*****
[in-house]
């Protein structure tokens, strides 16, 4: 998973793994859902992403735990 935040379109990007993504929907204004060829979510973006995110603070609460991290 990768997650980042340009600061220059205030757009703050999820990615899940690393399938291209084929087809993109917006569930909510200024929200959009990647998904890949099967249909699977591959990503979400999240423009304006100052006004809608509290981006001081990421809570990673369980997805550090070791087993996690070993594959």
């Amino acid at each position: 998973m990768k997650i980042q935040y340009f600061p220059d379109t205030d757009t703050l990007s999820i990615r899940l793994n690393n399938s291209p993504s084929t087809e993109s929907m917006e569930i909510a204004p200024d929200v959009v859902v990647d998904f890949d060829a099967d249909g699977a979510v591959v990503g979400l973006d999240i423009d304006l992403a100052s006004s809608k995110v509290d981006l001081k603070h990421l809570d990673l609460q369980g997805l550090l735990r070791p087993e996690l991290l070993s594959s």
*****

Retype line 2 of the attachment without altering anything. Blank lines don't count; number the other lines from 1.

């Protein structure tokens, strides 16, 4: 998973793994859902992403735990 935040379109990007993504929907204004060829979510973006995110603070609460991290 990768997650980042340009600061220059205030757009703050999820990615899940690393399938291209084929087809993109917006569930909510200024929200959009990647998904890949099967249909699977591959990503979400999240423009304006100052006004809608509290981006001081990421809570990673369980997805550090070791087993996690070993594959």